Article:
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UTSU January Board of Directors meeting: Student Commons, executive reports

Discussion of benefits, tuition, equity events
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The UTSU is working to ensure that the new members are properly acclimated to the UTSU. SAMANTHA YAO/THE VARSITY
The UTSU is working to ensure that the new members are properly acclimated to the UTSU. SAMANTHA YAO/THE VARSITY

The University of Toronto Students’ Union (UTSU) held its ninth Board of Directors meeting of the 2020–2021 academic year on January 31. The board discussed the current status of the Student Commons, and the executives presented their reports. 

The reports highlighted updates about health and dental benefits, the university-mandated leave of absence policy (UMLAP), tuition, and equity events. 

Student Commons

During a presentation on People & Culture at the UTSU, which focused on the development of the commons and its benefit to UTSU staff and members, UTSU General Manager Suzanne Belleau noted that the Student Commons hopes to open soon, 14 years after the project’s approval. The project has faced repeated delays due to the difficulty of renovating the old building, such as dealing with asbestos.

People & Culture is the UTSU’s newly established framework, which will develop the union’s goals around serving students and meet organizational goals with a focus on equity. It will also facilitate internal and external cooperation.

UTSU Vice-President Operations Dermot O’Halloran confirmed that any retail opportunities in the Student Commons would be staffed by students. He noted that concrete plans will have to wait until construction is further along.

Belleau added that there is a plan to hire “at least” 15 additional students as staff over the next 18 months.

Executive report highlights

During the presentation of his report, O’Halloran highlighted that the UTSU and the University of Toronto Graduate Students’ Union (UTGSU) are in favour of implementing a credit system through Studentcare, which is the broker for student benefits for the two unions.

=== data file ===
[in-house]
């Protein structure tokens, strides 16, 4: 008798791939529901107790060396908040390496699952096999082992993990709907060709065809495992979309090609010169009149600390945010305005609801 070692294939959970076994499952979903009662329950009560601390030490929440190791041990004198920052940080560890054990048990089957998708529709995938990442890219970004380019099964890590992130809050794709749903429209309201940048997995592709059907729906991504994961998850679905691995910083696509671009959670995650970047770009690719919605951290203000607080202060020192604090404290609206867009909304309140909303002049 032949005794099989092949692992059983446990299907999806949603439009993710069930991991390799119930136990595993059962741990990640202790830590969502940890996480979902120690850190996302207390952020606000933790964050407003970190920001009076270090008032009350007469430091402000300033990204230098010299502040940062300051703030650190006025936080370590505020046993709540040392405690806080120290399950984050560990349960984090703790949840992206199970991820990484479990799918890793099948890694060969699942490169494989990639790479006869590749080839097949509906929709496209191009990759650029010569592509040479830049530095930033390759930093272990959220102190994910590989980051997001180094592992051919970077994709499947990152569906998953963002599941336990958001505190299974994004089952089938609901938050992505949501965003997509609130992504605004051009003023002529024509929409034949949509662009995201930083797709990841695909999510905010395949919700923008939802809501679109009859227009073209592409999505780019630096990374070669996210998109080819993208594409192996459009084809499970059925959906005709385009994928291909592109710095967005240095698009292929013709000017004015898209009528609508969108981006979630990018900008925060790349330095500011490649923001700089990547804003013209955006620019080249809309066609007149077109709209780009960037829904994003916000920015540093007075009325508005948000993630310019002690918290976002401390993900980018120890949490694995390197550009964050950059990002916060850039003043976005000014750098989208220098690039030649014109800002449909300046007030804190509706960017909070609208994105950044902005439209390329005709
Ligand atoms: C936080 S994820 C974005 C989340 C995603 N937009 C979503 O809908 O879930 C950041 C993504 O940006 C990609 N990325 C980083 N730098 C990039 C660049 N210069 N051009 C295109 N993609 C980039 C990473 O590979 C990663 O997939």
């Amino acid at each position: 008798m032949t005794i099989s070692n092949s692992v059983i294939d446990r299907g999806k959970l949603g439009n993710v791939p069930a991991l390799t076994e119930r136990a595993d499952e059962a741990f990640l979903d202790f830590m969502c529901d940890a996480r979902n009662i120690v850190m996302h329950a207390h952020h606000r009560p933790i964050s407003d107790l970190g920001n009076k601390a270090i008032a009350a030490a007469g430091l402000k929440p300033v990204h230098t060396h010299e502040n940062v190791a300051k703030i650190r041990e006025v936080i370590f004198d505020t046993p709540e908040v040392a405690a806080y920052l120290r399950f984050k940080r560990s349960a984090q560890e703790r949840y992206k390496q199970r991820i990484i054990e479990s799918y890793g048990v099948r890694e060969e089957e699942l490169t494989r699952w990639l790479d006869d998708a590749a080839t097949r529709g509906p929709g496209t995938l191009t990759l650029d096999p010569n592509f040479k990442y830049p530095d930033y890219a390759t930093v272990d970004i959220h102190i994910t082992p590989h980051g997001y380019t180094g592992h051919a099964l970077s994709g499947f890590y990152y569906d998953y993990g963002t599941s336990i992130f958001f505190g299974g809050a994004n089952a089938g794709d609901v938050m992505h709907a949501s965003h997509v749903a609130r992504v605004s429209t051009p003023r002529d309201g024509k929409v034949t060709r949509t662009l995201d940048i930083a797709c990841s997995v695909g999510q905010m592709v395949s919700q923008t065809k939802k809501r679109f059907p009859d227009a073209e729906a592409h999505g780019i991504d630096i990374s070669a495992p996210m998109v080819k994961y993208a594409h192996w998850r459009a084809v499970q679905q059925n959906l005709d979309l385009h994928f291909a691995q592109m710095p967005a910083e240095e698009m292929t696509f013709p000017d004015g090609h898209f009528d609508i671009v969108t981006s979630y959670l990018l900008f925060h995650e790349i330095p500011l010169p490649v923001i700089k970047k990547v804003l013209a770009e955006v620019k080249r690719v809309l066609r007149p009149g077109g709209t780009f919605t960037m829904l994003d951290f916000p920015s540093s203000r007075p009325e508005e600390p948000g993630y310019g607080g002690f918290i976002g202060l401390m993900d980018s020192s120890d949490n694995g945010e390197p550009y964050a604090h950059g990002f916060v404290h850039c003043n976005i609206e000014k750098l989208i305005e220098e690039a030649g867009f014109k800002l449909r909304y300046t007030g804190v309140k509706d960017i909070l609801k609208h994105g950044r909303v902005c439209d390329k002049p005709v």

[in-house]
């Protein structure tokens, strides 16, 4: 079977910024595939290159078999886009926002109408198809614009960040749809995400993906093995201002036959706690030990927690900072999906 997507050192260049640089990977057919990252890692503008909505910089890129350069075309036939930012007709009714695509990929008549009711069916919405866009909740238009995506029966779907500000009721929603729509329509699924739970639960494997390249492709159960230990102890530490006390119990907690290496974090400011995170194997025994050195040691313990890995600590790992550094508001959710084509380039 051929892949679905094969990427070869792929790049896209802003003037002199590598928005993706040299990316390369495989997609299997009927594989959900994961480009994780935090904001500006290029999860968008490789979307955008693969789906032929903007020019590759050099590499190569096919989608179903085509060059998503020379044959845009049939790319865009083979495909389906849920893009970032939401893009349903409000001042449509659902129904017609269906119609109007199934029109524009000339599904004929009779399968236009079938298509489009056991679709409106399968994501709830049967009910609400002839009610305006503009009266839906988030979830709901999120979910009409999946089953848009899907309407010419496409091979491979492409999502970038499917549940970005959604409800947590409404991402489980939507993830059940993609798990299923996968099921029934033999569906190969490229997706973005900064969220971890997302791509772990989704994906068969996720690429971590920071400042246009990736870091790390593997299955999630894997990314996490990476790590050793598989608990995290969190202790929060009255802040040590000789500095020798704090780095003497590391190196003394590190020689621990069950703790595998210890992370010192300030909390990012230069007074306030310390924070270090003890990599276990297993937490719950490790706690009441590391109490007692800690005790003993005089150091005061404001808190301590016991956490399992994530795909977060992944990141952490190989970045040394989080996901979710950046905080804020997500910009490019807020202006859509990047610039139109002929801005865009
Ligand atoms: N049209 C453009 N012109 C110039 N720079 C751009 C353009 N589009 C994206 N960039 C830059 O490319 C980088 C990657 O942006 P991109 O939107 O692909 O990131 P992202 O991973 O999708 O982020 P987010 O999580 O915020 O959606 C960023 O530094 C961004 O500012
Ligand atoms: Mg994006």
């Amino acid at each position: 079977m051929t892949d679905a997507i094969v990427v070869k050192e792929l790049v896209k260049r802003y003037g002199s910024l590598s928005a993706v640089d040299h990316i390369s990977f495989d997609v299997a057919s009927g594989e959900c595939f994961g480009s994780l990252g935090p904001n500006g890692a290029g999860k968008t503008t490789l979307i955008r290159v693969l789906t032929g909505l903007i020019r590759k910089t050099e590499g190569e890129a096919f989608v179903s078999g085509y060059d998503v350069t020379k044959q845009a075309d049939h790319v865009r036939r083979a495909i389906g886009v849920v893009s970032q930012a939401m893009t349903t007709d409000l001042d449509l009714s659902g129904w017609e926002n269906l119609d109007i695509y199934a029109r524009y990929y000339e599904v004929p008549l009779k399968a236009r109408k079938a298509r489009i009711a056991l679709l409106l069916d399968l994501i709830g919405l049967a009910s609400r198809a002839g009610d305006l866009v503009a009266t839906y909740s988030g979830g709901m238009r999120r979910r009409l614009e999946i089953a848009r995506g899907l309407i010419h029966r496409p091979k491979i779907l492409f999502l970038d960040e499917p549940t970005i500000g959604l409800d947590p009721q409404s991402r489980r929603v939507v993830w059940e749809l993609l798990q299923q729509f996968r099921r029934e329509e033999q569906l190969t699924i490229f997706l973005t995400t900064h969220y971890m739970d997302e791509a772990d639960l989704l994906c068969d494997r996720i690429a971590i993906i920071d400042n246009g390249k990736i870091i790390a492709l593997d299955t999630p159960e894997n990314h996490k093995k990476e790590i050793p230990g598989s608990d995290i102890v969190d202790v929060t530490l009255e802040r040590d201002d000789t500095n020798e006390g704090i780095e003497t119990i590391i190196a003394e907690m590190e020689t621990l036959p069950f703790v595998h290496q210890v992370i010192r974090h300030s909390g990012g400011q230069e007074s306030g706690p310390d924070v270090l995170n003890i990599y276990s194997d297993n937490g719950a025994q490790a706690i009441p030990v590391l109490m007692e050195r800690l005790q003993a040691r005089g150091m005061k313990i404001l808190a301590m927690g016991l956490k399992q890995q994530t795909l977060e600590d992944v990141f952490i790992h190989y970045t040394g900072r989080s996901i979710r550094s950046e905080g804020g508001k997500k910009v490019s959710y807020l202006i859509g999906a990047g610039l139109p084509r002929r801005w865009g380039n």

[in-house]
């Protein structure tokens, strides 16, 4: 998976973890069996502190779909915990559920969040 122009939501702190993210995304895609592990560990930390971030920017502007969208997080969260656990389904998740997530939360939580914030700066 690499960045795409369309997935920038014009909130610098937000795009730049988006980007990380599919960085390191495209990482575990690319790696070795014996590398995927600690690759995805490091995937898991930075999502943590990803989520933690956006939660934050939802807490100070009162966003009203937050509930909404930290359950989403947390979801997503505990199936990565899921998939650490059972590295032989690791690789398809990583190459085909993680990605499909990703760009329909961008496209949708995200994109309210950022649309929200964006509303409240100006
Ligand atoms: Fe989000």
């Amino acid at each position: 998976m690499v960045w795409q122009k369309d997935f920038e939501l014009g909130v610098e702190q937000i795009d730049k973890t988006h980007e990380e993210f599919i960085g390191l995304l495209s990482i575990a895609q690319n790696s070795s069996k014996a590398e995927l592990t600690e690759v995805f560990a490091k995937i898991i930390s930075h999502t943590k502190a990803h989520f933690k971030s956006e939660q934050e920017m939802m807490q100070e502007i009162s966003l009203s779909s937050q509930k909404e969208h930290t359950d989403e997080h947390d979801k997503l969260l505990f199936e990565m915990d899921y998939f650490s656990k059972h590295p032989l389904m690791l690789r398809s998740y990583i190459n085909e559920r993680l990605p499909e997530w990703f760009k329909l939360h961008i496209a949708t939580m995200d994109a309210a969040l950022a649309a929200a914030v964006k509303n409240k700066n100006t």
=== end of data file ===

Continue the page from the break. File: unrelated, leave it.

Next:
A credit system would allow students to be reimbursed for health and dental claims without needing a Canadian bank account. If this system were implemented, international students would be able to access health care and dental services.

However, during a meeting with the Office of the Vice-Provost Students (OVPS) and the other student unions, discussions on implementing a credit system were shut down.

Regarding the UMLAP, UTSU President Muntaka Ahmed wrote that the Office of the Ombudsperson needed to take an “unbiased approach to their communication and stances regarding ongoing issues at the university.” The policy, which has met considerable student opposition in the past, allows the university to put a student on mandated leave without academic penalty if the university believes the student is a risk to themselves or others. 

Vice-President Public & University Affairs Tyler Riches wrote that according to the OVPS, the university is still “finalizing its consultation process for the UMLAP,” which will be occurring beginning this year as part of the three-year review. 

Ahmed wrote in her report that the university’s response to demands for a tuition decrease since classes moved online has been “largely the same as it had been over the last few months.”

Alexandra McLean, Vice-President Equity, highlighted a number of events that are being planned for February as part of the UTSU’s annual eXpression Against Oppression program.